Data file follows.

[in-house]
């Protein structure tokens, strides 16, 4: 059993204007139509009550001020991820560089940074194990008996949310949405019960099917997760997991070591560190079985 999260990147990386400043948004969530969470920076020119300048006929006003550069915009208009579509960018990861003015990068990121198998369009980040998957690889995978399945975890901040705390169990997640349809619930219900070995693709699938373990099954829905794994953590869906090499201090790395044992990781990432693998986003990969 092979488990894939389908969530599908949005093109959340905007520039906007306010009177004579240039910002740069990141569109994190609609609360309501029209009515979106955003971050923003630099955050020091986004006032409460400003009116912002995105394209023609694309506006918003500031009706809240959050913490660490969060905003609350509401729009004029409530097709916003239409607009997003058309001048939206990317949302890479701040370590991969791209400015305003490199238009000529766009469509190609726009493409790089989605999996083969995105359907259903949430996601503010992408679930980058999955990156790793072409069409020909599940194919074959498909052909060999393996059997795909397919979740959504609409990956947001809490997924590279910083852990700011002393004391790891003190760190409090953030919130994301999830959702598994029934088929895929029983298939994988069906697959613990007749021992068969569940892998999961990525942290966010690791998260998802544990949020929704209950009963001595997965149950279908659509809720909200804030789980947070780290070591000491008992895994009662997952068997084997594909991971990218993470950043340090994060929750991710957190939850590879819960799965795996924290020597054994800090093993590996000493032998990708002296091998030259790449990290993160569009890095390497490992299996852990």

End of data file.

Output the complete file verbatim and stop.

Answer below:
[in-house]
């Protein structure tokens, strides 16, 4: 059993204007139509009550001020991820560089940074194990008996949310949405019960099917997760997991070591560190079985 999260990147990386400043948004969530969470920076020119300048006929006003550069915009208009579509960018990861003015990068990121198998369009980040998957690889995978399945975890901040705390169990997640349809619930219900070995693709699938373990099954829905794994953590869906090499201090790395044992990781990432693998986003990969 092979488990894939389908969530599908949005093109959340905007520039906007306010009177004579240039910002740069990141569109994190609609609360309501029209009515979106955003971050923003630099955050020091986004006032409460400003009116912002995105394209023609694309506006918003500031009706809240959050913490660490969060905003609350509401729009004029409530097709916003239409607009997003058309001048939206990317949302890479701040370590991969791209400015305003490199238009000529766009469509190609726009493409790089989605999996083969995105359907259903949430996601503010992408679930980058999955990156790793072409069409020909599940194919074959498909052909060999393996059997795909397919979740959504609409990956947001809490997924590279910083852990700011002393004391790891003190760190409090953030919130994301999830959702598994029934088929895929029983298939994988069906697959613990007749021992068969569940892998999961990525942290966010690791998260998802544990949020929704209950009963001595997965149950279908659509809720909200804030789980947070780290070591000491008992895994009662997952068997084997594909991971990218993470950043340090994060929750991710957190939850590879819960799965795996924290020597054994800090093993590996000493032998990708002296091998030259790449990290993160569009890095390497490992299996852990």